"Thermoelectric generators can convert thermal energy directly into electrical energy. This technology makes it possible to operate energy-autonomous sensors for the Internet of Things or in wearables, such as smartwatches, fitness bracelets or digital glasses, without batteries," says Professor Uli Lemmer, a researcher at the Karlsruhe Institute of Technology (KIT). Furthermore, they could be used in the recovery of waste heat in industry and in heating systems or geothermal energy.
Conventional TEGs have to be assembled from individual parts using relatively complex manufacturing processes. To get around this, the researchers have explored novel printable materials, developing both organic and inorganic nanoparticle-based inks in addition to two innovative processes. These can be used to produce low-cost, three-dimensional printed TEGs, Lemmer says.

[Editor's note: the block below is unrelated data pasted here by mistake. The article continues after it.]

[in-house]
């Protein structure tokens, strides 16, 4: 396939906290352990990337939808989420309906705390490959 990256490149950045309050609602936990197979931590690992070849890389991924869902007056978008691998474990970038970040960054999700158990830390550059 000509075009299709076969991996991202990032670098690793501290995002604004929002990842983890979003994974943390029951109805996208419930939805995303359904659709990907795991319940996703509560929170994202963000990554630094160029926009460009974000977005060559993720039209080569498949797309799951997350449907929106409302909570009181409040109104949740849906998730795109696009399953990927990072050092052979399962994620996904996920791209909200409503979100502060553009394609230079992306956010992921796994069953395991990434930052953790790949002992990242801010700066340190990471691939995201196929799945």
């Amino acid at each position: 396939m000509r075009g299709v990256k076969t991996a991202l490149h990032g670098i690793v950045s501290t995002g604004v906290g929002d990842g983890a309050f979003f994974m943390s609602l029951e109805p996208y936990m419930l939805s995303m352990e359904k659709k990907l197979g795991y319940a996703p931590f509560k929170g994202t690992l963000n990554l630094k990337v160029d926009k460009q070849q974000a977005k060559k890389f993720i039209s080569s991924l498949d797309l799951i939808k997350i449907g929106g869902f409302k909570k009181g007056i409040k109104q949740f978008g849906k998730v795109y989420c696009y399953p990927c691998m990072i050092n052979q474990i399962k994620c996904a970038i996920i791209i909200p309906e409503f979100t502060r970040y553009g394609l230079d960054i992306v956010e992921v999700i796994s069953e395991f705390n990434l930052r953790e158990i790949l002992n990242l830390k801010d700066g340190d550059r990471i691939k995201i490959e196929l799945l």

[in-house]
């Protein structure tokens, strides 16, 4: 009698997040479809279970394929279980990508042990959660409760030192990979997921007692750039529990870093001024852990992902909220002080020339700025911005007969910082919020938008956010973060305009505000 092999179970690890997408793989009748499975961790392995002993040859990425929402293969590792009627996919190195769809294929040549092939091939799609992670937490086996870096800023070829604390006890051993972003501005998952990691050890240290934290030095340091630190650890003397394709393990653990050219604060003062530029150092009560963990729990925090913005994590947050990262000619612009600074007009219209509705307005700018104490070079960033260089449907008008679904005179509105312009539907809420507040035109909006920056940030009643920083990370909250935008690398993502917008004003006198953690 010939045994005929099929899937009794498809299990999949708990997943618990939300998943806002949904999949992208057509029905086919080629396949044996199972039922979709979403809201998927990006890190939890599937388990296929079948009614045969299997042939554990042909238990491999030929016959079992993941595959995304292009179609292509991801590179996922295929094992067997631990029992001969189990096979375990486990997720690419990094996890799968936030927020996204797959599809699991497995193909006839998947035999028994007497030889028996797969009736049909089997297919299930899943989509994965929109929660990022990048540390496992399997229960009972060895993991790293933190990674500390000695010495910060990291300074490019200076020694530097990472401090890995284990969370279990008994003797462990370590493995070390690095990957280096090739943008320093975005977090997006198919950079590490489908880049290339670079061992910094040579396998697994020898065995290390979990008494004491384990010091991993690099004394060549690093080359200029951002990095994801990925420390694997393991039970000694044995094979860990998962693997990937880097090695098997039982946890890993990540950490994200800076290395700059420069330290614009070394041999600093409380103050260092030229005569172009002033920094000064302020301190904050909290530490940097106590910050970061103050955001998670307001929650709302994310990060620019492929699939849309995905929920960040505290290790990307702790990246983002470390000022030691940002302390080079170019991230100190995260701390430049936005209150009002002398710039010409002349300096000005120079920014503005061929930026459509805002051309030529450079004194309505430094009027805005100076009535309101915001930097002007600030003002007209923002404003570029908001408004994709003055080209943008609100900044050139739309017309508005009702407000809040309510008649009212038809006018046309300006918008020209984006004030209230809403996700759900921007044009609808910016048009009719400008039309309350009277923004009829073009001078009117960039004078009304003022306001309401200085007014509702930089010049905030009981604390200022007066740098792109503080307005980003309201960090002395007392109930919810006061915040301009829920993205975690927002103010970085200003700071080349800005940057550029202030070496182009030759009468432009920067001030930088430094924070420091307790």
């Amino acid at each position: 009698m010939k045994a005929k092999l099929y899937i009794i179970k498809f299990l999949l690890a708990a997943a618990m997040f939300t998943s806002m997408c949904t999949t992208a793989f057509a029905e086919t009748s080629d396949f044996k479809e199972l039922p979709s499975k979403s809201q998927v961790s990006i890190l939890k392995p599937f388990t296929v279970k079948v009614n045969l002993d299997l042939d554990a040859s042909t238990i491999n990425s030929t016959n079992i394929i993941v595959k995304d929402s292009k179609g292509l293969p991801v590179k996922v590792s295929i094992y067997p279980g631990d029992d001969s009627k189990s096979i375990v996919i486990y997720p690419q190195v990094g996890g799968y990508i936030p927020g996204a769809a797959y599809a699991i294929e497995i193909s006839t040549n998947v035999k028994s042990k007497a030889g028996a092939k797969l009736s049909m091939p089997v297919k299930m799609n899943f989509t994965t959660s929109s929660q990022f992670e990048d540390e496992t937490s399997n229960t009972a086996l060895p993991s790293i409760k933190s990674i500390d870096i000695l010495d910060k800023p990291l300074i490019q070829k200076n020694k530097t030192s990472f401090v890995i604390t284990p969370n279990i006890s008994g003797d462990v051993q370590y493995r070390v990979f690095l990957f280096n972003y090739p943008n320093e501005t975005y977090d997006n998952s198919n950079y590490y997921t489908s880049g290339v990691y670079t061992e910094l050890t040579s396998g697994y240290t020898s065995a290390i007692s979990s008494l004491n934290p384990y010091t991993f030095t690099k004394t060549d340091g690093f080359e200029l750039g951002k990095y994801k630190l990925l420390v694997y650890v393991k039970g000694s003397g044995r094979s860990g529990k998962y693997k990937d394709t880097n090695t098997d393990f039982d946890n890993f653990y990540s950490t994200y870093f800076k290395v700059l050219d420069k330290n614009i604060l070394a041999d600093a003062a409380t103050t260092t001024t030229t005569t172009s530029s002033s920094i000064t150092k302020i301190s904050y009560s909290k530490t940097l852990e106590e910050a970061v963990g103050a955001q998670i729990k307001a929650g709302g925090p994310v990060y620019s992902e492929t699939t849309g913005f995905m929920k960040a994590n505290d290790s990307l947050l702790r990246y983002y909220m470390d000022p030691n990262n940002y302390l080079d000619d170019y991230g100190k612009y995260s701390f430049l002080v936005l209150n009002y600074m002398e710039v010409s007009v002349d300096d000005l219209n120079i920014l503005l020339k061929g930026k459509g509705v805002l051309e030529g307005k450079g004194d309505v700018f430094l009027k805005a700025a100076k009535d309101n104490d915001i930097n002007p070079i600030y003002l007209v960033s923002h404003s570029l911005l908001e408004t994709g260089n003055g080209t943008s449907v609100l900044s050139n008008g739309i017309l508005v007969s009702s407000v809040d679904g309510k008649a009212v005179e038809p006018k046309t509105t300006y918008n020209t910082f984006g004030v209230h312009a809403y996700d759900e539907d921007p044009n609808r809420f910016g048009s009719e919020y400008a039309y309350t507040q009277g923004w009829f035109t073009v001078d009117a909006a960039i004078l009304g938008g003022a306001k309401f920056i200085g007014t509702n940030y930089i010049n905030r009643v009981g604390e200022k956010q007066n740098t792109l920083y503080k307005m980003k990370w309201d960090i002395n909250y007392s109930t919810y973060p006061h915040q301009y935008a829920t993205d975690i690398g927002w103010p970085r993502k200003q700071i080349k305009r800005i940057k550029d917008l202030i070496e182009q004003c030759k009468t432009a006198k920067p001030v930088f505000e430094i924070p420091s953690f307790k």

In the first method, a 2D pattern of thermoelectric printing inks is applied to a wafer-thin flexible substrate film by screen printing and then an approximately sugar-cube-sized, cuboid generator is folded together using an origami technique. The KIT scientists developed this method together with the InnovationLab in Heidelberg and a KIT spin-off company. In the second method, the researchers first print a 3D basic framework onto whose surfaces they then apply the thermoelectric ink.